People First Surrey have announced the first two of its council candidates for the upcoming Oct. 20 civic election, and they are Kuldip Pelia (left) and Thampy Rajan (right). (Photo submitted)

People First Surrey have announced the first two of its council candidates for the upcoming Oct. 20 civic election, and they are Kuldip Pelia (left) and Thampy Rajan (right). (Photo submitted)

People First Surrey announces first two candidates

The party says more candidates will be announced in the coming weeks

SURREY — One of the parties that intends to challenge Surrey First in the upcoming civic election has announced its first two candidates.

The People First Surrey party announced Kuldip Pelia and Thampy Rajan are going to run under its banner as council candidates.

According to a release, Pelia is a longtime Surrey resident and professor who has taught accounting and finance in Toronto and Vancouver colleges for the past decade, including George Brown College and Surrey Career College.

Pelia is described as an activist who “got to know the struggles of common man as he built up his career in Canada as he worked in security and retail positions in his earlier years.”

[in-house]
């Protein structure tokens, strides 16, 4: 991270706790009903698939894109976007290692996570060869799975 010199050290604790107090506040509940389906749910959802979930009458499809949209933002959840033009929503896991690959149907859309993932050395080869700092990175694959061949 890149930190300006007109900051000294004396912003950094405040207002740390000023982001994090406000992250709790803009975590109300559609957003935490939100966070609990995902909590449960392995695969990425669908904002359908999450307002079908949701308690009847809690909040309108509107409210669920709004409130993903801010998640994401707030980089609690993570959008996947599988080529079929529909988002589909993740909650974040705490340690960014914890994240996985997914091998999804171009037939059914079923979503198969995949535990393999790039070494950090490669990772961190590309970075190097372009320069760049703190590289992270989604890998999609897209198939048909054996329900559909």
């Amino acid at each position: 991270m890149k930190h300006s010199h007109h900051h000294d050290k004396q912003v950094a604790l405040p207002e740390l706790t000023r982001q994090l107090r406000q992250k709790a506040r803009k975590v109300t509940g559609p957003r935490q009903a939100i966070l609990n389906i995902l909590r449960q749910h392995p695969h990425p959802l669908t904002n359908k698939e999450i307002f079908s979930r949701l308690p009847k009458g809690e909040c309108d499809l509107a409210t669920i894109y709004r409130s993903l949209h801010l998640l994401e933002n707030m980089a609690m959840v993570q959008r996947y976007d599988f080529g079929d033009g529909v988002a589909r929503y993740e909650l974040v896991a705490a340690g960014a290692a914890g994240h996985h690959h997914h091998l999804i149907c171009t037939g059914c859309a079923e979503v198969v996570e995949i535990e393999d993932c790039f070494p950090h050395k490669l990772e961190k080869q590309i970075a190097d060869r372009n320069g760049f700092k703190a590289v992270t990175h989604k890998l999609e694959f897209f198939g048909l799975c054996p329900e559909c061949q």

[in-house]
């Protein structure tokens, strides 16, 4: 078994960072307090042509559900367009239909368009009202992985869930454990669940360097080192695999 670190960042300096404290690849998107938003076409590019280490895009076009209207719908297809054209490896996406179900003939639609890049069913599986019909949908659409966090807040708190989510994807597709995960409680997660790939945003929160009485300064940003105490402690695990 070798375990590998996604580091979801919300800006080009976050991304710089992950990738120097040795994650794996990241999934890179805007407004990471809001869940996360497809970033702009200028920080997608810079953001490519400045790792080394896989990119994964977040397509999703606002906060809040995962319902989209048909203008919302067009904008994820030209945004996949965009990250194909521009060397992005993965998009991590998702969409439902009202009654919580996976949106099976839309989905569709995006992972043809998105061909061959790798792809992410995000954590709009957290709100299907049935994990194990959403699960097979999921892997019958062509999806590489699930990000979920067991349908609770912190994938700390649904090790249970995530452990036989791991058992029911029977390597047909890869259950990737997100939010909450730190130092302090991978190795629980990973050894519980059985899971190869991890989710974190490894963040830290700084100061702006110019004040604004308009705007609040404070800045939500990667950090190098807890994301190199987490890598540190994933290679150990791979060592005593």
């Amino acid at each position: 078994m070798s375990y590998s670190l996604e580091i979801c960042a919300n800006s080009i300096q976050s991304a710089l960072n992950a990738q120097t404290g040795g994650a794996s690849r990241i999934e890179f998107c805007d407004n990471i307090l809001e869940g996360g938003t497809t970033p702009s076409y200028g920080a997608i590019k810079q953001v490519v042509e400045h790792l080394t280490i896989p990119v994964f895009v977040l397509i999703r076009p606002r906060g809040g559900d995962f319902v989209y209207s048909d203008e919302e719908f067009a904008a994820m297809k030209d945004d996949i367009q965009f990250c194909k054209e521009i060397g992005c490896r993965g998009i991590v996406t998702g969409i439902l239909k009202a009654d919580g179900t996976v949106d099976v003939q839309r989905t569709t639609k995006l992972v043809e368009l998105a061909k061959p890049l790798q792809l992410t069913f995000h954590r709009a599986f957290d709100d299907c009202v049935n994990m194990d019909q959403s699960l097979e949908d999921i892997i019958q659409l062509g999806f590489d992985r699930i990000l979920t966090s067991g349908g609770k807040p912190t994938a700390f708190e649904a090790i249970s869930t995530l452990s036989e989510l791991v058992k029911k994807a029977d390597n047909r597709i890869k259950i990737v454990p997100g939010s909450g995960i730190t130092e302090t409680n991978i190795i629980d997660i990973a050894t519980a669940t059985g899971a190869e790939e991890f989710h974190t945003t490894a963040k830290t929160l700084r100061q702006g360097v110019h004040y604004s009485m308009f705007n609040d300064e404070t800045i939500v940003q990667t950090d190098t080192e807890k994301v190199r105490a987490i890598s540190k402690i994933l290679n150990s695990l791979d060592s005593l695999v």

“The last four years, he researched on LRT Vs Skytrain and was bringing out the facts,” a People First Surrey release notes. “A staunch opponent of LRT, he wrote to politicians of all levels about issues with LRT and the need for SkyTrain in these years. Having realized being part of politics is the only way to do something about it, he joined People First Surrey.”

Rajan is described as a “lifelong educator, avid community volunteer, parish elder (and) publisher.

“His experience as an educator across four countries over the decades gives him a clear perspective on how to support future generations. He was the publisher of a business news magazine in Surrey (called Biz News from 2003 to 2004),” a release notes, adding his resume also includes work as an education officer in Ethiopia as far back as the 1970s, and more recently, he taught sales and marketing at Vancouver Career College.

“He also served in many community associations as director and helped hundreds of new families settle their lives in Canada. Having his grown up kids moved away and settled, he want to take his community service to next level by serving in the city council,” a release states.

Rajan is currently an agency manager for an AVIS rent-a-car franchise and lives in Fleetwood with his wife.

People First Surrey says it will be announcing more candidates in the coming weeks. Rajesh Jayaprakash, with the People First Surrey party, says the team promises “positive, radical” changes to the city and to city hall, if elected.

“We want to inform the public about open houses and panel discussions we are organizing, in partnership with independent organizations,” he told the Now-Leader in an email.

“We had one event last Saturday about housing affordability and homeless in Surrey, in Fleetwood library. It mostly focused on comparison of proposals by municipal teams running for elections in October and suggestions by non-political groups to refine such platforms.”